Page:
The Education Commission of the States convened a group of national experts to reflect on available research, practice and state policy around the topic of English language learners (ELLs) and to make recommendations in areas where potential impact at the state level is the greatest. The policy recommendations they suggested during the meeting are summarized in this report. Most state policy and education leaders are keenly aware that the number of English language learners (ELLs) enrolled in the United States' public schools has increased significantly over the past several years and will likely continue to increase. 1 States with historically large populations of English language learners like California and New Mexico continue serving significant numbers of ELLs. Other states like Hawaii, Kansas and Nevada have seen substantial increases in the percentage of ELLs in their schools. 2 There is increasing national and state attention to this issue and state policy leaders are committed to creating education systems that meet ELL needs and provide them with solid academic foundations. In December 2014, the Education Commission of the States (ECS) convened a group of experts to reflect on available research, practice and state policy around this topic and to make recommendations in areas where potential impact at the state level is greatest (see the Appendix for a full list of the national experts who attended this meeting). At this meeting, experts discussed five key policy elements: Finance, Identification and reclassification, Educator quality, Pre-kindergarten services, Parent and family engagement. The policy recommendations they suggested during the meeting are summarized in this report. Accompanying this report, ECS also published an ELL database with an overview of multiple state policies affecting ELLs across and within states.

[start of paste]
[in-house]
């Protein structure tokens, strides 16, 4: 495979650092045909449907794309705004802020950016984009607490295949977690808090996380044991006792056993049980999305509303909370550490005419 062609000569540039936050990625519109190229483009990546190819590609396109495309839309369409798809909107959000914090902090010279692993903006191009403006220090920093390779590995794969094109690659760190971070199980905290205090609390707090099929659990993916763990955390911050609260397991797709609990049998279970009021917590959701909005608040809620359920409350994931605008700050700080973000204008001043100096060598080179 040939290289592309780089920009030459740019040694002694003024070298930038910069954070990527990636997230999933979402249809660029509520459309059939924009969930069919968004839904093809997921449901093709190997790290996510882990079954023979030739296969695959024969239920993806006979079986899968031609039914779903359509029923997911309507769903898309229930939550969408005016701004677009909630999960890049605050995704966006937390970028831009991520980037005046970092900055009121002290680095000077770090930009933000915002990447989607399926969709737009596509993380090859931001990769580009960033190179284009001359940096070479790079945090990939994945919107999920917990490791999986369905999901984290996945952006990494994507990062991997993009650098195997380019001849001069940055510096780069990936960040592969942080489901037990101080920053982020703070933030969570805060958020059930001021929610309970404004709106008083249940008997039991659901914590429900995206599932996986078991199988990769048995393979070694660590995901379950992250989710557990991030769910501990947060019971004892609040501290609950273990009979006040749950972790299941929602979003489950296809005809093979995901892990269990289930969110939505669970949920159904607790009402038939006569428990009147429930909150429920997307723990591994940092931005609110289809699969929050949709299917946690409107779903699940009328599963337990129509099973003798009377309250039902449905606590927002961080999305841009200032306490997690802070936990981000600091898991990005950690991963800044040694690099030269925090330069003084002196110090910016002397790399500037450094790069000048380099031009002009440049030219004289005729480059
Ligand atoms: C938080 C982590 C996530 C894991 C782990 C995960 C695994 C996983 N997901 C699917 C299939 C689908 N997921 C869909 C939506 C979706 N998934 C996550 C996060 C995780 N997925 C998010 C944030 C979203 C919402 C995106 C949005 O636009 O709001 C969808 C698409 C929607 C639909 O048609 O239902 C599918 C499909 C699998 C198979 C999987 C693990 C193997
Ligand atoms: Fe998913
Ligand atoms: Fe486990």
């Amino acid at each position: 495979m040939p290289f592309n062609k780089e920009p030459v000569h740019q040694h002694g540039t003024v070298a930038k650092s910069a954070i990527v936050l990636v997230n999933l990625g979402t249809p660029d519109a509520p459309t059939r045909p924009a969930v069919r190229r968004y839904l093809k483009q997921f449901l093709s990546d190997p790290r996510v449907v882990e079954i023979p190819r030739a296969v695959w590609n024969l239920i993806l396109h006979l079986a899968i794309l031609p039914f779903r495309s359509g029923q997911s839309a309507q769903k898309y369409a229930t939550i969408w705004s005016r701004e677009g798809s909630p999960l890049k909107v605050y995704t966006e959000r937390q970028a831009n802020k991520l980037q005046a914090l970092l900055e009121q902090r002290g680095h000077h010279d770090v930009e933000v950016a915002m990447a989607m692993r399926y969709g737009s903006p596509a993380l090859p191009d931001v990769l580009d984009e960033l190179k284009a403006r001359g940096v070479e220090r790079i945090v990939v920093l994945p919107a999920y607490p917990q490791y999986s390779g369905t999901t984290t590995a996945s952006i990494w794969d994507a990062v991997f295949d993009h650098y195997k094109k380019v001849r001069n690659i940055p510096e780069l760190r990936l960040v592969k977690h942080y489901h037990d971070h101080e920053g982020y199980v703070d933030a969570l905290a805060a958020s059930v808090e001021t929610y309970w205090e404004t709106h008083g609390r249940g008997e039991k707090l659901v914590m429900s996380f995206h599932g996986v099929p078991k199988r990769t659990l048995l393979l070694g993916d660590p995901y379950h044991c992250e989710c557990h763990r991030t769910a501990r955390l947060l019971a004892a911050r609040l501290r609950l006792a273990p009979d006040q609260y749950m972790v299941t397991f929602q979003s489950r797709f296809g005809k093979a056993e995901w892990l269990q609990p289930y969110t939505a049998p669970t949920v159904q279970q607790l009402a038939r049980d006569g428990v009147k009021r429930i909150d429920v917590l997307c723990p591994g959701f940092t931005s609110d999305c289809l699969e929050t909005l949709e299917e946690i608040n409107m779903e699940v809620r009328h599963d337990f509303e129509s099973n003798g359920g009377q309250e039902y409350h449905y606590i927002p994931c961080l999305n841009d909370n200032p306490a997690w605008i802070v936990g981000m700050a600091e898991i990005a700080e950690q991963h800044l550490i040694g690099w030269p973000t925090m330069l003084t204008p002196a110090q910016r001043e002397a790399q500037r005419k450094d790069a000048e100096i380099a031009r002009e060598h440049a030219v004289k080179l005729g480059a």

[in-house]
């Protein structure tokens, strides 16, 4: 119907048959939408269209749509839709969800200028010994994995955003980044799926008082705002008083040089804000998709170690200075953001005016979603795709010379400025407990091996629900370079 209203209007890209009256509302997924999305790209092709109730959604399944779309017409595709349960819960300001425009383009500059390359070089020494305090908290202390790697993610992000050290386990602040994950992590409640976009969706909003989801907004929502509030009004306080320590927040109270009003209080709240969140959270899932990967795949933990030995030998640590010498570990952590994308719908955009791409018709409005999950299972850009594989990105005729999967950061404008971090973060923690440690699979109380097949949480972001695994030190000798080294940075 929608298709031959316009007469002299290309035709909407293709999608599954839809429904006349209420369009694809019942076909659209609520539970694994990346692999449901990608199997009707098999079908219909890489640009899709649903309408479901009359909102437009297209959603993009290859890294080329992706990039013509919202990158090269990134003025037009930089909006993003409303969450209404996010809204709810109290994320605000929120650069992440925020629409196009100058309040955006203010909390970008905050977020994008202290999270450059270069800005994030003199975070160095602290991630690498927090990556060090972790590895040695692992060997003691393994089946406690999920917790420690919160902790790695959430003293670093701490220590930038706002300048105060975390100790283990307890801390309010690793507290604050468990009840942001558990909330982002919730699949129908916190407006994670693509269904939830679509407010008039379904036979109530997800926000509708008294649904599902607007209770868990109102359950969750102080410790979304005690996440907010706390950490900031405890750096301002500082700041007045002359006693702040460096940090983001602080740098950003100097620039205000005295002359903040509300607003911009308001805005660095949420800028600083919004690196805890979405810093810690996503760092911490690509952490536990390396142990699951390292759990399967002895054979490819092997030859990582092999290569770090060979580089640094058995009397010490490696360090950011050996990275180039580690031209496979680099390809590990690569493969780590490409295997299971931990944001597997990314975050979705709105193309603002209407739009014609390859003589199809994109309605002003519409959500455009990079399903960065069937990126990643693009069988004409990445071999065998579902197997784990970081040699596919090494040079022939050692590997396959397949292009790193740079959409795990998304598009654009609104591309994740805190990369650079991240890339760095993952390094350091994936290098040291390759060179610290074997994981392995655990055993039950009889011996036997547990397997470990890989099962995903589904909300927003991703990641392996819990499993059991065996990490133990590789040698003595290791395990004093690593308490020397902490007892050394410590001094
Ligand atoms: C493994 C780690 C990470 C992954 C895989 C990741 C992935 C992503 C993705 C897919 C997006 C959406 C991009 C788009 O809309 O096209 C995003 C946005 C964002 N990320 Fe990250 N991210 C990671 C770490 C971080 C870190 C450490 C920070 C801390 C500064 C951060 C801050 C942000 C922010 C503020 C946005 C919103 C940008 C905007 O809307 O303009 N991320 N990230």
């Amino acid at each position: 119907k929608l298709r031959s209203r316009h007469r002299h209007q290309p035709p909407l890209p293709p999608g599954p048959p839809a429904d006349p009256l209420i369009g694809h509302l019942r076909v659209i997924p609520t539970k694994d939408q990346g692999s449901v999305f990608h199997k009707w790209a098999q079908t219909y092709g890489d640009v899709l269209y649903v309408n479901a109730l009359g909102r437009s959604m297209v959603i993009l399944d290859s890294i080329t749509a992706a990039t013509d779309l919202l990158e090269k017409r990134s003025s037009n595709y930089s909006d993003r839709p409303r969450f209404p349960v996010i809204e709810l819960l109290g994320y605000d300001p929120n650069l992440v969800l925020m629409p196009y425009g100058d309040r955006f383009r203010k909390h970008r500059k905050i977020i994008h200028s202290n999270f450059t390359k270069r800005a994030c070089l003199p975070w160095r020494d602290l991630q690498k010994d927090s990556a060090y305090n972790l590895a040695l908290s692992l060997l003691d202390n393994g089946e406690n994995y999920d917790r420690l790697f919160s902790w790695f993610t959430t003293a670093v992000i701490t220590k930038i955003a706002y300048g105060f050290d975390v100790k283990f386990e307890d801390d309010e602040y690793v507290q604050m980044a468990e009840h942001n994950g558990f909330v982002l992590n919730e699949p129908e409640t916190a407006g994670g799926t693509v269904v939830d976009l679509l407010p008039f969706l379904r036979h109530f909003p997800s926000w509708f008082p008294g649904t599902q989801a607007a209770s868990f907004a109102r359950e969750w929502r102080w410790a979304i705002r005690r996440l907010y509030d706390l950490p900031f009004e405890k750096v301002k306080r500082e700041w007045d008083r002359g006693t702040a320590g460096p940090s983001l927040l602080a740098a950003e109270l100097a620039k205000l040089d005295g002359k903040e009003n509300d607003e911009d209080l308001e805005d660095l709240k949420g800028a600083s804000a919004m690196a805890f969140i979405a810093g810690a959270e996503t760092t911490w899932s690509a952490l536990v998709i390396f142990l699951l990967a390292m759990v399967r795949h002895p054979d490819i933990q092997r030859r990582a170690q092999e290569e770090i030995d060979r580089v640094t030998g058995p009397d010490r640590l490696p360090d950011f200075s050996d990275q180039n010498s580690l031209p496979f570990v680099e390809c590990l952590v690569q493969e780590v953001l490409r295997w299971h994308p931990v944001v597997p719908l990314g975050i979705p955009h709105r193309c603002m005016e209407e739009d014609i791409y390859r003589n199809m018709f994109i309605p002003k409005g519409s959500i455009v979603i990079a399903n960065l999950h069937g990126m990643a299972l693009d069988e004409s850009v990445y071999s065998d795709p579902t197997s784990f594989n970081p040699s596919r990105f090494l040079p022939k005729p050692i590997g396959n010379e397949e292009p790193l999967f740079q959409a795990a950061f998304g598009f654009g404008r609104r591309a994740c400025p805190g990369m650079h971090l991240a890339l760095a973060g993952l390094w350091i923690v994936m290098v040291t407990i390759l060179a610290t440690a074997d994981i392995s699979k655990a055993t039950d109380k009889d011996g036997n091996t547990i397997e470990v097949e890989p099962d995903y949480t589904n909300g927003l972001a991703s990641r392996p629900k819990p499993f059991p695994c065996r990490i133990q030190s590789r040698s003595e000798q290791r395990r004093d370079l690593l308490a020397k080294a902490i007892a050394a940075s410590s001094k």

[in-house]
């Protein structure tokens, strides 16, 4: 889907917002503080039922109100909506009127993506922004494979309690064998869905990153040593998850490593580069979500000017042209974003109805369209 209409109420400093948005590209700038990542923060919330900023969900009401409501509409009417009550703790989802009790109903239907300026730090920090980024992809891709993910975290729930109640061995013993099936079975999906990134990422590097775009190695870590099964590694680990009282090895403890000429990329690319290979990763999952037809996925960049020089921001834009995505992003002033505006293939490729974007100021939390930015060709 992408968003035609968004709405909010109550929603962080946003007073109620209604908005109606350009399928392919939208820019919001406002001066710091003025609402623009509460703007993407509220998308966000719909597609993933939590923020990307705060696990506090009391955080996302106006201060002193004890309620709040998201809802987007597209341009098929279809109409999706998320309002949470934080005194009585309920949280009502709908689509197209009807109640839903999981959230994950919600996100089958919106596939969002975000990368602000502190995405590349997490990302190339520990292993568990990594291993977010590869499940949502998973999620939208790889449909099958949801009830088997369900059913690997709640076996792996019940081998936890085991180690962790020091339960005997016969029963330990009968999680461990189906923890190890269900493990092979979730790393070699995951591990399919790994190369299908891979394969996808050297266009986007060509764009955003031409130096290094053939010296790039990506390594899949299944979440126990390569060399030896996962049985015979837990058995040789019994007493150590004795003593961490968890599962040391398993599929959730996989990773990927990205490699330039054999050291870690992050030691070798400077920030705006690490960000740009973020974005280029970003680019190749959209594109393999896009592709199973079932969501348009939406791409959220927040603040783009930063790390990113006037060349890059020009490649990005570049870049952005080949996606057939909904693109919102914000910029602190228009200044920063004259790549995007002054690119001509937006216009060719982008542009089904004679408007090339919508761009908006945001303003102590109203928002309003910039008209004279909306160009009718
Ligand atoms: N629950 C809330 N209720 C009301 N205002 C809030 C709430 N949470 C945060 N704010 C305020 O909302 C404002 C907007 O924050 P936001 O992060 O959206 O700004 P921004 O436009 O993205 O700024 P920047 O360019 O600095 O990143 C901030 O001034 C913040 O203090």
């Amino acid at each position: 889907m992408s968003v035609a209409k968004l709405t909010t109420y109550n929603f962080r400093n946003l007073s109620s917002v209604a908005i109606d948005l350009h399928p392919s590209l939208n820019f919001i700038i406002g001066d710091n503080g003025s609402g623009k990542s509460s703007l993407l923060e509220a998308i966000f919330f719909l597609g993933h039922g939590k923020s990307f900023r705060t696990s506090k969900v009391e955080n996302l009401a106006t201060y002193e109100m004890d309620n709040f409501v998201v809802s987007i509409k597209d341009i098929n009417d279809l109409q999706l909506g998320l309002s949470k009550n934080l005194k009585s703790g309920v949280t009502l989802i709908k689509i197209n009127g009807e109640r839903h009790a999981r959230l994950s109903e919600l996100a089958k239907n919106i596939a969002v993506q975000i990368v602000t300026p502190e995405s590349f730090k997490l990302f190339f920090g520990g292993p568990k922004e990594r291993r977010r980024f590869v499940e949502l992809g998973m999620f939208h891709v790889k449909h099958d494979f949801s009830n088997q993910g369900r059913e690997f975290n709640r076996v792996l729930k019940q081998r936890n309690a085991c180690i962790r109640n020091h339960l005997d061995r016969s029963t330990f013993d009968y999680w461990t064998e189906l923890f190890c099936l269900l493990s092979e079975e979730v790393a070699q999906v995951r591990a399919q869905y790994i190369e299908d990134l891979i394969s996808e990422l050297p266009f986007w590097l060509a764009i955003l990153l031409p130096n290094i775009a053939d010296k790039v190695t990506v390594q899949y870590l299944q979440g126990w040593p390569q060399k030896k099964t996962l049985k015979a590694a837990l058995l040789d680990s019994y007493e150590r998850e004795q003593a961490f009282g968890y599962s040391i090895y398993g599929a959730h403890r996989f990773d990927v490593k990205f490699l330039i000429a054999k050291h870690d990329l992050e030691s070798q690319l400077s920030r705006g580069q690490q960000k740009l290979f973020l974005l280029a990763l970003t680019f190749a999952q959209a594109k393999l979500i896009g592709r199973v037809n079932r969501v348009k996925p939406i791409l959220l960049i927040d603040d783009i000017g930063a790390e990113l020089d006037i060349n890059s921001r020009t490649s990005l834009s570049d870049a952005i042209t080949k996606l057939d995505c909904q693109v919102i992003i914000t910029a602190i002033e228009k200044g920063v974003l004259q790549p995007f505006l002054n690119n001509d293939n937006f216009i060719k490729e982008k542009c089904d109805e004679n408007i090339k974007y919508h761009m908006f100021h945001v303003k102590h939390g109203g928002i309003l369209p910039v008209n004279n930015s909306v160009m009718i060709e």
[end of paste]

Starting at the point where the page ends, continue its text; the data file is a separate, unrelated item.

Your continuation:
Teacher Qualifications and Certification
State and Local Policy
Home Environment and Language Practices
English Learner Identification
Early Childhood Education